"Perhaps the choices they make when they are 16 look different when they are 30," she said.

"You can accept their feeling about gender difference but you do have to say alongside that — and without being transphobic — that there are really difficult treatment choices to be made."

One of the main concerns she identified is infertility, with people who are born males losing their capacity to father children as a result of treatments.

Gender change issues concerning children have been highly controversial in the U.K. In December, shocked parents demanded that the National Health Service remove questions aimed at primary school children asking them if they "feel different" to the gender they were born with.

"At a time when children are growing up and having to deal with all sorts of challenges of the modern world, now they are being asked to confront their gender, which for many will be unsettling," Tim Loughton, a Conservative Party politician and former children's minister, said at the time.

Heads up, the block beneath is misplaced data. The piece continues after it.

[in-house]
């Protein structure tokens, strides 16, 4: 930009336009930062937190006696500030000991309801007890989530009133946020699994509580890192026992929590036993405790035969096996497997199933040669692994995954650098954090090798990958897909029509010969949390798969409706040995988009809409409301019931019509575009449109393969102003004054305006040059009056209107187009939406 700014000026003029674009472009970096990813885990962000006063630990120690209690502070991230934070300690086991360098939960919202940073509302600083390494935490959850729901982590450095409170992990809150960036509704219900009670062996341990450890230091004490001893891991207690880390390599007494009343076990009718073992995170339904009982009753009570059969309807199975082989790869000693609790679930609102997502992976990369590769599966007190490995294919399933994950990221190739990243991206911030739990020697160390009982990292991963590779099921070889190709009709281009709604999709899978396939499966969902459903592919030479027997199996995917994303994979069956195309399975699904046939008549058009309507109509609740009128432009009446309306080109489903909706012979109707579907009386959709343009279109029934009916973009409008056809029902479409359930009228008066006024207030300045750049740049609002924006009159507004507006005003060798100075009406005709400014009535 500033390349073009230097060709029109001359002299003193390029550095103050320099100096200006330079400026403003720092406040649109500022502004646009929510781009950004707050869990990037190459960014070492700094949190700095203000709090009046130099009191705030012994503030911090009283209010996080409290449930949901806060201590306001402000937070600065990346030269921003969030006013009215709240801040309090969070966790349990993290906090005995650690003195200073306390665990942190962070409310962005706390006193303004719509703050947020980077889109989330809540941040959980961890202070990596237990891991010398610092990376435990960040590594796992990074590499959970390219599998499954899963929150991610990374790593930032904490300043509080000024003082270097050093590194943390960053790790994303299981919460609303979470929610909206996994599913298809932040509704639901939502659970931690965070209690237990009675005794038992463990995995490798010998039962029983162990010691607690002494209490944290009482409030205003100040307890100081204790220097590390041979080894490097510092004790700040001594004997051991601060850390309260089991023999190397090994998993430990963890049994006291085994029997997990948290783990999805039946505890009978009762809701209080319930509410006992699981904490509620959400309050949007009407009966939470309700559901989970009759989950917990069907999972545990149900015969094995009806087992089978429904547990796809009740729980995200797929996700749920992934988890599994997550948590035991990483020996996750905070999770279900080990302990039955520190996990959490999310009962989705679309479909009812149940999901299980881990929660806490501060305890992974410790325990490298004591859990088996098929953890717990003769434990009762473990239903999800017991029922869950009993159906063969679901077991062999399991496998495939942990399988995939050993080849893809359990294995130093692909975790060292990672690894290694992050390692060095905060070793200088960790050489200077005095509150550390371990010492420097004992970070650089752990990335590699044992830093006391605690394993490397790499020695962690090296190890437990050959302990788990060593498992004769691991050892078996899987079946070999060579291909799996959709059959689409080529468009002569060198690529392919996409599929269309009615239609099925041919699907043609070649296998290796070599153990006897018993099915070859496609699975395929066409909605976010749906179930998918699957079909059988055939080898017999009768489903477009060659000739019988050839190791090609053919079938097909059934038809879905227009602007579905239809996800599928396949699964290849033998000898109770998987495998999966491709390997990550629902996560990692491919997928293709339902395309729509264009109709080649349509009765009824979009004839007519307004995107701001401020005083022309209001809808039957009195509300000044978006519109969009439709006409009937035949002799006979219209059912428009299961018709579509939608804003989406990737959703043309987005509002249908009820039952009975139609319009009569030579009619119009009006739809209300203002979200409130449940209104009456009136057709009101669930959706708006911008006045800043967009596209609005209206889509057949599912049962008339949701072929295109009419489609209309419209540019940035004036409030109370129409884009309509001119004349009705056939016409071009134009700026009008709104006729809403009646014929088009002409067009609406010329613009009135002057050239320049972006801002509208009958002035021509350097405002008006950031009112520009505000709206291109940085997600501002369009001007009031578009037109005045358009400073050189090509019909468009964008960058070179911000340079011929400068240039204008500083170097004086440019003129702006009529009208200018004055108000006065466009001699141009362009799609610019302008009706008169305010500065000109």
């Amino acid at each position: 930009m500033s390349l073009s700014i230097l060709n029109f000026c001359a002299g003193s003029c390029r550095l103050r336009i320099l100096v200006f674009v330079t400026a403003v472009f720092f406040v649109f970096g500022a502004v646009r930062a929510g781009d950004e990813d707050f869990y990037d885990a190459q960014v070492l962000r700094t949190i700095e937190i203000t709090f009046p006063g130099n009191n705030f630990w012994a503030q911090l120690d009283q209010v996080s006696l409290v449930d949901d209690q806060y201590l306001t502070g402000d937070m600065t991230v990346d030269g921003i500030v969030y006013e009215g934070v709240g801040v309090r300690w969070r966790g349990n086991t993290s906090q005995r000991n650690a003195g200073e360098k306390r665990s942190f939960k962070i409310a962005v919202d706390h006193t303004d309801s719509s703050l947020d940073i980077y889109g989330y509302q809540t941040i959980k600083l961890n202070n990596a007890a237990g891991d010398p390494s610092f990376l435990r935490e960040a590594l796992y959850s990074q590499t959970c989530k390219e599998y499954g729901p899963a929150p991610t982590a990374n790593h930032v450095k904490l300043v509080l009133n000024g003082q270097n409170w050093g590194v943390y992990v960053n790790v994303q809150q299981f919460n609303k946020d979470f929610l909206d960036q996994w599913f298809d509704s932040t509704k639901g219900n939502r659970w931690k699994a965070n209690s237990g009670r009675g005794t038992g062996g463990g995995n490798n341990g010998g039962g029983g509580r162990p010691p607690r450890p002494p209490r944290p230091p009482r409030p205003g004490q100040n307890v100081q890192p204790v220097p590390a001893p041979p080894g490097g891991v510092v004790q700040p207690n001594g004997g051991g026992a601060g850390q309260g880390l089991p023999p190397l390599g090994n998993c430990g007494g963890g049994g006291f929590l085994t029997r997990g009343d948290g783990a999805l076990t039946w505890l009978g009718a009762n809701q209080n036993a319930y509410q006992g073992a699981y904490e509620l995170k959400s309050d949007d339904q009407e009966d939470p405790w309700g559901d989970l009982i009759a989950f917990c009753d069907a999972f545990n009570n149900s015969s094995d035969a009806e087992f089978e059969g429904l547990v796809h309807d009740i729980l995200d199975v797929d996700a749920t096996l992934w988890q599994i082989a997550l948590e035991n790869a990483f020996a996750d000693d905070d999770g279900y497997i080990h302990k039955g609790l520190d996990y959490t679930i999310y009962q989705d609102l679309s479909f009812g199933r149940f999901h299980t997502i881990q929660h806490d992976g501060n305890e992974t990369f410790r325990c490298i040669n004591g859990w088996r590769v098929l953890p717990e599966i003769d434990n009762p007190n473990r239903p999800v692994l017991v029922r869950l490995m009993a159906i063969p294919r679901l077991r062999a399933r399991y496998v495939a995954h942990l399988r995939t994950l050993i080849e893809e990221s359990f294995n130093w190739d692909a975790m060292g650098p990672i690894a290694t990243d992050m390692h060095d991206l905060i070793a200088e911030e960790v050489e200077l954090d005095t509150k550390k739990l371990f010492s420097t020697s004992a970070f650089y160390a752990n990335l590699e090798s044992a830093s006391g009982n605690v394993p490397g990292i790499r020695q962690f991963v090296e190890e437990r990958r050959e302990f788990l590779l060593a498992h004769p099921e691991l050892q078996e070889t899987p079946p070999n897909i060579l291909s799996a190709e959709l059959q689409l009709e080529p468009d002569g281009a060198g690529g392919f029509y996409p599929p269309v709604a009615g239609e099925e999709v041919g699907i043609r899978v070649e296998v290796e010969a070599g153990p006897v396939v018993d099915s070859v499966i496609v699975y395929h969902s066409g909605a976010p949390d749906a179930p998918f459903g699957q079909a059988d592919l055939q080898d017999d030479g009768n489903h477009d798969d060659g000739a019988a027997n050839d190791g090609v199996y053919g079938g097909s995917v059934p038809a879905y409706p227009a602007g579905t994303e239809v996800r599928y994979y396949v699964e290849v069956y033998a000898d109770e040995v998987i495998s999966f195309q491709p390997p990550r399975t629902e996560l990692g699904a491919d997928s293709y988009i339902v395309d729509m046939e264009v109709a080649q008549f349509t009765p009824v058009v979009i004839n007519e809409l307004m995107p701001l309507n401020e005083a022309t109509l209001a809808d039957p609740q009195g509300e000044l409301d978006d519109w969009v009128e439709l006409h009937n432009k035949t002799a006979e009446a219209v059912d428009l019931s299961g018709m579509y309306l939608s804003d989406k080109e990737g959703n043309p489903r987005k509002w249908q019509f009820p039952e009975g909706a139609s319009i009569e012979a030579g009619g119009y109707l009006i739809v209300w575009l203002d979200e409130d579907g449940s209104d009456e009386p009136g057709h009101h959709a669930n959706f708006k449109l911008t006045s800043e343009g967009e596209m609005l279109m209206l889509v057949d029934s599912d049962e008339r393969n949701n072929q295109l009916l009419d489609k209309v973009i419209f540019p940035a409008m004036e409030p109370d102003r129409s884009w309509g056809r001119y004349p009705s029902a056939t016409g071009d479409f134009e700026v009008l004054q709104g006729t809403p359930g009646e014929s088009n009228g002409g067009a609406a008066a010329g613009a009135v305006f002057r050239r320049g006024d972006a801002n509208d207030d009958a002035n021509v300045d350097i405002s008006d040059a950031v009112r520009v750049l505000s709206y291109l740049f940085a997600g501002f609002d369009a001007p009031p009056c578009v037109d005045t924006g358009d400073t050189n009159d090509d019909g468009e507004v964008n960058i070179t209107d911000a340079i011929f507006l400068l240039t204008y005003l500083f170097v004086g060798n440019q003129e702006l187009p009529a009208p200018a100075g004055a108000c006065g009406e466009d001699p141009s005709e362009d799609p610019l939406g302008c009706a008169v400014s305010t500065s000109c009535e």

"Clearly we need to be sensitive about the issue of gender and sexual orientation but forcing children to question whether they are the right gender so early on can be deeply destabilizing," he added.

The Lancashire Care NHS Foundation Trust said at the time in a response to the controversy that it will no longer be widely asking the question.

Debate also swirled around Girlguiding U.K., the country's leading organization for girls and young women, which in November announced that transgender members who are born male but identify as females will be allowed to use the same shower facilities as girls.

Feminist campaigner Julie Bindel said at the time: "This is not a moral panic. The concern that I and many feminists have about boys invading bedrooms, tents and showers, is that disproportionately the victims of sexual violence are girls and women, and overwhelmingly, the perpetrators are boys and men."